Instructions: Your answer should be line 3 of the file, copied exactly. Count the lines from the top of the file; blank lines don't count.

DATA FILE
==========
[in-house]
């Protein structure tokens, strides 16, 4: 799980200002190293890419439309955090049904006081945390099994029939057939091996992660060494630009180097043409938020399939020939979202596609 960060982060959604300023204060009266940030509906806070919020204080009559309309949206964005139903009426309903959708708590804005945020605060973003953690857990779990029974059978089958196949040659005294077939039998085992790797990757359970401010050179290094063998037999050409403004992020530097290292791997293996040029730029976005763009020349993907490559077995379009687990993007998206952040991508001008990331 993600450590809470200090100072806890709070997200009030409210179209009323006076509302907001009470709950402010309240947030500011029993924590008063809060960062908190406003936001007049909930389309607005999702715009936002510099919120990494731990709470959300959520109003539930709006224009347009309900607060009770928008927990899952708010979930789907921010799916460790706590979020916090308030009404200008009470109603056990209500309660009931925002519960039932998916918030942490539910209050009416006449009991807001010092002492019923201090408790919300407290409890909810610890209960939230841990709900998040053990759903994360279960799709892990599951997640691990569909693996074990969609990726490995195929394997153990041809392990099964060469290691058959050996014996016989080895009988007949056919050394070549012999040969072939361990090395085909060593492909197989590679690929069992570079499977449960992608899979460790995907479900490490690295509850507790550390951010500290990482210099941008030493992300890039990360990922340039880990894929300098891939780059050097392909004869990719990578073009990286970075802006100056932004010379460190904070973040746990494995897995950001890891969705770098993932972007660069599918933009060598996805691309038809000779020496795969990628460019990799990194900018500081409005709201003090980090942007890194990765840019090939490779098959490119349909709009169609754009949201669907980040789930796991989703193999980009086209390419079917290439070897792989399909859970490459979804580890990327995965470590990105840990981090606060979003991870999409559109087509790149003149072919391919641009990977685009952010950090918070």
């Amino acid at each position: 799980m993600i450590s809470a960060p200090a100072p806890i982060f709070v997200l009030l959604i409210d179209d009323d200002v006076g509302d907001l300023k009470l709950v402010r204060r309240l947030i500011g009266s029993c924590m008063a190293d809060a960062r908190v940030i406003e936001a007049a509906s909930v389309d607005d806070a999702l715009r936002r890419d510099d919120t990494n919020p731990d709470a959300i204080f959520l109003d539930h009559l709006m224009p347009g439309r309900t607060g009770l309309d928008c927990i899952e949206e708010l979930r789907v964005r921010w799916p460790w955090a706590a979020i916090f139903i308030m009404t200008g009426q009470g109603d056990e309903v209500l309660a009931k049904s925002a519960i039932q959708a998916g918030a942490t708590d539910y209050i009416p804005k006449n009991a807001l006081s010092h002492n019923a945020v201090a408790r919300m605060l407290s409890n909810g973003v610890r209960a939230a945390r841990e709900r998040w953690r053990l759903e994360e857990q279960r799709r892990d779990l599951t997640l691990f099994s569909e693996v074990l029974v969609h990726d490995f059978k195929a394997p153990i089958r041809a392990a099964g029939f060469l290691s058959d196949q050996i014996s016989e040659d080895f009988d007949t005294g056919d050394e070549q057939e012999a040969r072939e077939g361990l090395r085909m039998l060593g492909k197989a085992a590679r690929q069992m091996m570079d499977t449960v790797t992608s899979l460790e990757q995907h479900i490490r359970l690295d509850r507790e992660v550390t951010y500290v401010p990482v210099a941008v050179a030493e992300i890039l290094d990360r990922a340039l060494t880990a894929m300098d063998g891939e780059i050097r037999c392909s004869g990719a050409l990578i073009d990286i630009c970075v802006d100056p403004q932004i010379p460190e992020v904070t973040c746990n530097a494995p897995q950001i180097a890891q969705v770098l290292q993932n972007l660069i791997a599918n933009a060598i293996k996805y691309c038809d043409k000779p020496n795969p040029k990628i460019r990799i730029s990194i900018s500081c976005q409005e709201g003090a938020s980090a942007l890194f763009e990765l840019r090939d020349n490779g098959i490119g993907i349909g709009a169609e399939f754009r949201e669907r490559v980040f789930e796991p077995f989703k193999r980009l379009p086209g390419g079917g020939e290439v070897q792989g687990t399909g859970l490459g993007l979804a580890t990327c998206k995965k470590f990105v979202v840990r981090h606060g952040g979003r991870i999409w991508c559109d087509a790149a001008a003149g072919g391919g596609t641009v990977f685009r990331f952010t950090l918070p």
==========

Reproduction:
């Amino acid at each position: 799980m993600i450590s809470a960060p200090a100072p806890i982060f709070v997200l009030l959604i409210d179209d009323d200002v006076g509302d907001l300023k009470l709950v402010r204060r309240l947030i500011g009266s029993c924590m008063a190293d809060a960062r908190v940030i406003e936001a007049a509906s909930v389309d607005d806070a999702l715009r936002r890419d510099d919120t990494n919020p731990d709470a959300i204080f959520l109003d539930h009559l709006m224009p347009g439309r309900t607060g009770l309309d928008c927990i899952e949206e708010l979930r789907v964005r921010w799916p460790w955090a706590a979020i916090f139903i308030m009404t200008g009426q009470g109603d056990e309903v209500l309660a009931k049904s925002a519960i039932q959708a998916g918030a942490t708590d539910y209050i009416p804005k006449n009991a807001l006081s010092h002492n019923a945020v201090a408790r919300m605060l407290s409890n909810g973003v610890r209960a939230a945390r841990e709900r998040w953690r053990l759903e994360e857990q279960r799709r892990d779990l599951t997640l691990f099994s569909e693996v074990l029974v969609h990726d490995f059978k195929a394997p153990i089958r041809a392990a099964g029939f060469l290691s058959d196949q050996i014996s016989e040659d080895f009988d007949t005294g056919d050394e070549q057939e012999a040969r072939e077939g361990l090395r085909m039998l060593g492909k197989a085992a590679r690929q069992m091996m570079d499977t449960v790797t992608s899979l460790e990757q995907h479900i490490r359970l690295d509850r507790e992660v550390t951010y500290v401010p990482v210099a941008v050179a030493e992300i890039l290094d990360r990922a340039l060494t880990a894929m300098d063998g891939e780059i050097r037999c392909s004869g990719a050409l990578i073009d990286i630009c970075v802006d100056p403004q932004i010379p460190e992020v904070t973040c746990n530097a494995p897995q950001i180097a890891q969705v770098l290292q993932n972007l660069i791997a599918n933009a060598i293996k996805y691309c038809d043409k000779p020496n795969p040029k990628i460019r990799i730029s990194i900018s500081c976005q409005e709201g003090a938020s980090a942007l890194f763009e990765l840019r090939d020349n490779g098959i490119g993907i349909g709009a169609e399939f754009r949201e669907r490559v980040f789930e796991p077995f989703k193999r980009l379009p086209g390419g079917g020939e290439v070897q792989g687990t399909g859970l490459g993007l979804a580890t990327c998206k995965k470590f990105v979202v840990r981090h606060g952040g979003r991870i999409w991508c559109d087509a790149a001008a003149g072919g391919g596609t641009v990977f685009r990331f952010t950090l918070p």